Originally created 09/26/03

Hollywood perpetuates stereotype



We all know the stereotype of the Southern man: strong of arm but slack of jaw, ready to wet his Dixie whistle with a hit off his ever-present bottle of beer. He is one with the rifle rack, who grows teary-eyed in the presence of the Confederate battle flag, who travels through life accompanied by a Merle Haggard soundtrack and, for much of the world, is the accepted representative of culture south of the Mason-Dixon line.

We have Hollywood to thank for that.

For years, Hollywood has been dishing up rednexploitation films, Southern-fried cinema replete with bumbling rural sheriffs, backwoods good ol' boys and small-town bullies who fit that narrow stereotype. Although these characters may not accurately represent the majority of Deep South residents, they have been featured in a few fairly fine films:

ODE TO BILLY JOE (1976): A sort-of adaptation of the Bobby Gentry hit song of the same name, this is a surprisingly complex and quirky tale of bittersweet young love, set in Mississippi (a favorite rednexploitation locale) during the 1950s. Although the song lays out the basic plot - a dissatisfied Billy Joe McAlister jumps to his watery grave from the Tallahatchee Bridge - what makes this small, and often overwrought, Southern gothic a winner is director Max Baer's (Jethro of Beverly Hillbillies fame) deft touch dealing with the confusion inherent in adolescence.

IN THE HEAT OF THE NIGHT (1967): One of the rednexploitation filmmakers' favorite targets is the small-town sheriff. Often played as a man driven by a reactive personality, these members of the law enforcement community usually are two-dimensional foils for a movie's good ol' boy protagonist, which is what makes In the Heat of the Night so interesting. On the surface, Rod Steiger's Chief Bill Gillespie seems to be yet another example of a cookie-cutter character from Hollywood's Southern character factory. But as the film progresses, audiences discover a complex character struggling to find his way as the New South emerges from the old.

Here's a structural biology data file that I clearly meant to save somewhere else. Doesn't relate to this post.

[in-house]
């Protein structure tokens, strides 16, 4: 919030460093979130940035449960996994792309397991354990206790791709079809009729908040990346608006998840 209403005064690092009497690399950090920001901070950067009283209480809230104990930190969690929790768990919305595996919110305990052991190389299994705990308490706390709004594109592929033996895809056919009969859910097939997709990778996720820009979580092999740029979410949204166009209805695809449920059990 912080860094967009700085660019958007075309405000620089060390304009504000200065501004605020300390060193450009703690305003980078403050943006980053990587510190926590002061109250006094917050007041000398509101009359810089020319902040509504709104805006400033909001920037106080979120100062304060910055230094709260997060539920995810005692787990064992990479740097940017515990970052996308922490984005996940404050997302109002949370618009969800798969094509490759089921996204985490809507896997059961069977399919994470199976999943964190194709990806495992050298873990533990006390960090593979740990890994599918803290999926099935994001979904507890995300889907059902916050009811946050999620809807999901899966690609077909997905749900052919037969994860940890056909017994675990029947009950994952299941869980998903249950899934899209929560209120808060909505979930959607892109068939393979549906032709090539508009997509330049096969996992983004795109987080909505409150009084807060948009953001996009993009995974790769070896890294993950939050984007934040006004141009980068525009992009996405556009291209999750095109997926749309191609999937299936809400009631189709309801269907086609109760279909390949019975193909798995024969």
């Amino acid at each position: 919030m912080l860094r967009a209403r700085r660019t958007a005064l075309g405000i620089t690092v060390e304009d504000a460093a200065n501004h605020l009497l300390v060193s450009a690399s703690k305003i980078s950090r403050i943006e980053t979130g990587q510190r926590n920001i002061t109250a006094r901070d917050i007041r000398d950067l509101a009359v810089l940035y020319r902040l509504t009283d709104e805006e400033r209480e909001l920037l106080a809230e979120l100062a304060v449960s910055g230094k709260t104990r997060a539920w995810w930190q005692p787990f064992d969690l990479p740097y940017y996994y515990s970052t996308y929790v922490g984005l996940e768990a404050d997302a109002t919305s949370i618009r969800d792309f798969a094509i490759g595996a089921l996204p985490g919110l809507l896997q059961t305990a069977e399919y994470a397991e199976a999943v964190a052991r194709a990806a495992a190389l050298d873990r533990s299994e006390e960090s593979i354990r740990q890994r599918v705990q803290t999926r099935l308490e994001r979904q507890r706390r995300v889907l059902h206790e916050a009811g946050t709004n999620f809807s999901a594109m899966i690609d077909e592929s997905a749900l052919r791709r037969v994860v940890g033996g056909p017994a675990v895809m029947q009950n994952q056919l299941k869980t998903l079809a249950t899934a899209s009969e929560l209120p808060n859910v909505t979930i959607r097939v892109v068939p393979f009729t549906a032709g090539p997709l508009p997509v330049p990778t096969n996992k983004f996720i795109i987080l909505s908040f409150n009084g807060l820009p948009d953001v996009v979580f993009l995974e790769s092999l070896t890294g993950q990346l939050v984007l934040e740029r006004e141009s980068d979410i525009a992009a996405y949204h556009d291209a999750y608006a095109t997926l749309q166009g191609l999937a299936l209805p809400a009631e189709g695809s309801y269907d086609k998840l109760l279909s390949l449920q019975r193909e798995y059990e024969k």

SMOKEY AND THE BANDIT (1977): Burt Reynolds became a star on the back of rednexploitation movies. Although films such as Hooper, Gator and The Longest Yard helped cement his charming Southern ne'er-do-well persona, it is Smokey and the Bandit that he will be best remembered for. Something of a blueprint for this genre, Smokey also starred the Great One, Jackie Gleason, as Sheriff Buford T. Justice, an equally iconic rednexploitation creation.

DELIVERANCE (1972): So stereotyped that they have almost become parodies of themselves, the backwoods brutes that terrorize a raft trip in Deliverance have become more famous than the film itself, which is a shame. Both the film and the novel on which it is based are interesting meditations on the limits of man, but are best remembered for banjo-picking and pig-squealing.

WALKING TALL (1973): Although the sequels have drained the original Walking Tall of much of its righteous power, there still is something stirring about seeing Joe Don Baker as Sheriff Buford Pusser, the Galahad of rednexploitation, take up the big stick and start handing out his own form of violent justice. A remake, starring the oddly cast The Rock, is in the works.

Reach Steven Uhles at (706) 823-3626 or steven.uhles@augustachronicle.com